At the outset of his review, Pete Wells admits his fondness for the storied New York restaurant, Tavern on the Green. He wants the could-be gem to live up to its crème de la crème location, but he simply cannot look past how far the establishment has to go before it even comes close to pleasing patrons as much as the world-renowned park in which it's nestled.
From the food, to the staff, to the décor, Wells tries to highlight what is being done right: “One of its real joys is seeing the exuberant Victorian building, constructed in 1871 as a dormitory for the grass-munching residents of Sheep Meadow, restored down to the last copper drainpipe.” The reader can tell how badly he wants to like the restaurant, as the critic seems to include every positive detail he possibly could.
However, the new management seems to have taken a misstep of some kind at every turn. The front of house, even after two months of operating, still comes across as inept and inexperienced. The smaller dining areas, such as the bar and the patio, have pleasant atmospheres, but Wells stresses how blindingly and tastelessly bright he found the main dining room. He doesn’t throw Chef Katy Sparks completely under the bus, but does reveal the many unfortunate mistakes he found in most of her dishes, using unflattering descriptors such as “greasy,” “flavorless,” and even “thuggish.”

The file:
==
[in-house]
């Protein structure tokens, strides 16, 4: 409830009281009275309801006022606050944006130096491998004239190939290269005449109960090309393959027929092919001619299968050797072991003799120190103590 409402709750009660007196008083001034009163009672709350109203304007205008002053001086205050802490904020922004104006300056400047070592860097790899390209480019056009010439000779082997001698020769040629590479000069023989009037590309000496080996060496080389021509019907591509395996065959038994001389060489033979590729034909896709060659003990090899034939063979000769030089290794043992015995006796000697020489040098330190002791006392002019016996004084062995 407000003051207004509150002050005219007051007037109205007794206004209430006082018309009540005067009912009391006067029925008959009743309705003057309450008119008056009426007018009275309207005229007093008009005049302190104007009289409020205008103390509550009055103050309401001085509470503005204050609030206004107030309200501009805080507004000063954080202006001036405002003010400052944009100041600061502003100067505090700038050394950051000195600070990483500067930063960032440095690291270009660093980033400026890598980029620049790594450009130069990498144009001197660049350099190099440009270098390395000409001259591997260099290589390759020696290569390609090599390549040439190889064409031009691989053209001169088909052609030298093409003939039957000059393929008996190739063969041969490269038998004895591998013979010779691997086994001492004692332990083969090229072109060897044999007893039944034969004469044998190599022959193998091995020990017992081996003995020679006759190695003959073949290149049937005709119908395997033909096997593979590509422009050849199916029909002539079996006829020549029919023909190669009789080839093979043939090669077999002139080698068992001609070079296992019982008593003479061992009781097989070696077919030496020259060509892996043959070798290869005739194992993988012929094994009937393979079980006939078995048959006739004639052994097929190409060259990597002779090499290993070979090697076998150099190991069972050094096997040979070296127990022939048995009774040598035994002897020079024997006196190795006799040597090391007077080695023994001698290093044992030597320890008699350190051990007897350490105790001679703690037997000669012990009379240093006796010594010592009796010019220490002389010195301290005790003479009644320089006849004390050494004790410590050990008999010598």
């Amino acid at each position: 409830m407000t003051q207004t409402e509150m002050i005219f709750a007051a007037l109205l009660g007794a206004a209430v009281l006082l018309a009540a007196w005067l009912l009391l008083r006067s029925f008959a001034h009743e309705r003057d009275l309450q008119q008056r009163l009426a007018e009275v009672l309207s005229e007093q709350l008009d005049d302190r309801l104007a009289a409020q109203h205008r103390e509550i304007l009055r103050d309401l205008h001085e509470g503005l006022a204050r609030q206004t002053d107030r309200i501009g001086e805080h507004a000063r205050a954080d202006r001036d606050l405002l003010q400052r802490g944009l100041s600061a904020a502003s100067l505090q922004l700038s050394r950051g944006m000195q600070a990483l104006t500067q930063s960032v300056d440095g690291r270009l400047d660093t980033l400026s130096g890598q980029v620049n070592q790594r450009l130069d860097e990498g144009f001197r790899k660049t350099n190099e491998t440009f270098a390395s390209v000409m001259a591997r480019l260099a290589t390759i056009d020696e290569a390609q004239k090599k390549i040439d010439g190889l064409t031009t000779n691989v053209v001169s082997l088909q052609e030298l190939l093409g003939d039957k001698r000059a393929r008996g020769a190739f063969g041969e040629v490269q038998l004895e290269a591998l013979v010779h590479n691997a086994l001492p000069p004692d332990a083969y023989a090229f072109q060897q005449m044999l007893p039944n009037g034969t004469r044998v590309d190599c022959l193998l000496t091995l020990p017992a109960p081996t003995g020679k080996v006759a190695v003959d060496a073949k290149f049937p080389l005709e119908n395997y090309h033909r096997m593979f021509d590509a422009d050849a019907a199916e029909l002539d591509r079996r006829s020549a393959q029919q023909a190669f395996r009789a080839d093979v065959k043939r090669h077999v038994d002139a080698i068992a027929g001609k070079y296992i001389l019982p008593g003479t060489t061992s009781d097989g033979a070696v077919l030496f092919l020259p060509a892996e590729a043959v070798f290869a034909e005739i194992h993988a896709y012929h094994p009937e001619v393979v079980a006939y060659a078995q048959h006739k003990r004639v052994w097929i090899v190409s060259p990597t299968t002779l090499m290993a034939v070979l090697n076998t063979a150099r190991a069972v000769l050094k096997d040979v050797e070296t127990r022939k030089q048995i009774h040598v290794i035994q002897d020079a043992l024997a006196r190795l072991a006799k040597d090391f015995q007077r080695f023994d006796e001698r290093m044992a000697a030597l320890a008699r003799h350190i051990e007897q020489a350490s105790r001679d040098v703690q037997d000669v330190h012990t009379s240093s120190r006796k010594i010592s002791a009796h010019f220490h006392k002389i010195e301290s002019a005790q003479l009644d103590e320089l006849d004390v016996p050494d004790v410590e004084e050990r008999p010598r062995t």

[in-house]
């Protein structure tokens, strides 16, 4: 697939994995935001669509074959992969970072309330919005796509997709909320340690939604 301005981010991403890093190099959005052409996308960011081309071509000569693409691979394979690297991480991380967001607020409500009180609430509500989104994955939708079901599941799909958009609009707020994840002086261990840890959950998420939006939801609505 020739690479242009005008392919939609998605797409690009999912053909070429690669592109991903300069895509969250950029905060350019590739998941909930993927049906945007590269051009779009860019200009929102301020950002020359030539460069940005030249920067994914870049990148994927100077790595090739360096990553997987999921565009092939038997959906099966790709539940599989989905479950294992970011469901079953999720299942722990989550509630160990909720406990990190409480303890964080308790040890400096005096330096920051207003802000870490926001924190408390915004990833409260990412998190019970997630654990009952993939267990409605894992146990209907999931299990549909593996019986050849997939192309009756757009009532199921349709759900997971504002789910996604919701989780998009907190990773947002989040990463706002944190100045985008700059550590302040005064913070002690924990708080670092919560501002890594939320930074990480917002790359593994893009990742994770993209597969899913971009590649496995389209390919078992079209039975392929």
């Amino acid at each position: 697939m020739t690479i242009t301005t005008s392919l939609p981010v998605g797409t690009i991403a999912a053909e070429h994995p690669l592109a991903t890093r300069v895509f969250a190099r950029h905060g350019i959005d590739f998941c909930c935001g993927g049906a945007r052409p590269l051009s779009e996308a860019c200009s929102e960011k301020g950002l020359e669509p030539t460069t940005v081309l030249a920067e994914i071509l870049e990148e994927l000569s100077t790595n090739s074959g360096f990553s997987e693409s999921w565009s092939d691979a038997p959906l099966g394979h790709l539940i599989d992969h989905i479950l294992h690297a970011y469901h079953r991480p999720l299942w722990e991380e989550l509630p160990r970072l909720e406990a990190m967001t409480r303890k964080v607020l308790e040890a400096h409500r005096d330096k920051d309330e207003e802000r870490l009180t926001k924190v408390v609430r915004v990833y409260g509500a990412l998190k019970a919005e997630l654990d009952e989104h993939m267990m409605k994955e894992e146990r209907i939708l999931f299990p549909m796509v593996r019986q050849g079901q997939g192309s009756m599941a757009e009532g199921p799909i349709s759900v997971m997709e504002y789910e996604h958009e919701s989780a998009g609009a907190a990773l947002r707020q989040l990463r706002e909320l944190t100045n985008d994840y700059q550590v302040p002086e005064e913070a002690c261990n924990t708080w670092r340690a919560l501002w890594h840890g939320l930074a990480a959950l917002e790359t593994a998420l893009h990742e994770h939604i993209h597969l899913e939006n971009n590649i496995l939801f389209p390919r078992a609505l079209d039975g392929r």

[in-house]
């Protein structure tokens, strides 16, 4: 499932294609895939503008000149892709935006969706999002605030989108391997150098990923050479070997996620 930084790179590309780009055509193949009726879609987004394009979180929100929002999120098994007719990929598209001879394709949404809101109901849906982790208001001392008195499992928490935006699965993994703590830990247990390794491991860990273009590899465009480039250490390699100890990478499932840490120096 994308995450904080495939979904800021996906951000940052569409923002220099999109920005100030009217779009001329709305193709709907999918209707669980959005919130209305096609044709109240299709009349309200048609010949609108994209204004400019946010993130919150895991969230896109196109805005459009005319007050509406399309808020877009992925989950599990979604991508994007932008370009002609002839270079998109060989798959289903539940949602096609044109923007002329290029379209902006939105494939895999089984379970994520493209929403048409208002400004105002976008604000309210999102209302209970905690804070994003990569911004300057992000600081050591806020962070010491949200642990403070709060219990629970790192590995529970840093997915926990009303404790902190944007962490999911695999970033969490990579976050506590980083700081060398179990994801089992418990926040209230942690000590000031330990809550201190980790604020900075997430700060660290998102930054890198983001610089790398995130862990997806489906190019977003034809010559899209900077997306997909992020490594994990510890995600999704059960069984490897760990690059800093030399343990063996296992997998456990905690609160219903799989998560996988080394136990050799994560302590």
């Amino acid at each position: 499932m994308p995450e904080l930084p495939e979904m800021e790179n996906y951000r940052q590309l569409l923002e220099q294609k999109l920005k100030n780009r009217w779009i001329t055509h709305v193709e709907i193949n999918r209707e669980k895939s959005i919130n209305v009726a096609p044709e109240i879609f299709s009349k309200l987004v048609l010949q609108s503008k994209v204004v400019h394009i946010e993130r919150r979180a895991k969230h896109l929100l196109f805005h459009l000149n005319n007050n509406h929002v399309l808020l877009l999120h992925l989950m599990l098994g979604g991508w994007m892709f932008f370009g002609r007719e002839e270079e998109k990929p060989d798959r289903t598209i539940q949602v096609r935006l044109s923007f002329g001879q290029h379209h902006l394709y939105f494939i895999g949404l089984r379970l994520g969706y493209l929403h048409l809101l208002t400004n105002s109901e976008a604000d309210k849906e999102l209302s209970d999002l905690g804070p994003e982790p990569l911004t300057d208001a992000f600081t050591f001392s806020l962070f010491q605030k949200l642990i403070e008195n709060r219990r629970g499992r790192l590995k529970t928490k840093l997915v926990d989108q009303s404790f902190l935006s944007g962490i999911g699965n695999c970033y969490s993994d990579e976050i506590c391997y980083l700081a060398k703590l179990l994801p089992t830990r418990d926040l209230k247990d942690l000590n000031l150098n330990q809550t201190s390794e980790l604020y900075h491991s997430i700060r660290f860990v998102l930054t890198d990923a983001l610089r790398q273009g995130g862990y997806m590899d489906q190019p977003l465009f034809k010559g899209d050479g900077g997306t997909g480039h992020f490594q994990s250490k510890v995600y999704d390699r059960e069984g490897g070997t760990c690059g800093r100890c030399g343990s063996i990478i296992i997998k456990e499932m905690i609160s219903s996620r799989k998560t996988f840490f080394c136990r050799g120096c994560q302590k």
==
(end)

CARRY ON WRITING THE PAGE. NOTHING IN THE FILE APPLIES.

Wells wants to like Tavern on the Green, he really does. So as not to completely dismiss the place, he ends his review with a placating judgment, and some advice, “The food wasn’t so wonderful that it would lure crowds, but it wouldn’t keep them away, either. No doubt the restaurant is aiming higher than that, but it wouldn’t be a bad place to begin.”
Kate Kolenda is the Restaurant/City Guide Editor at The Daily Meal. Follow her on Twitter @theconversant.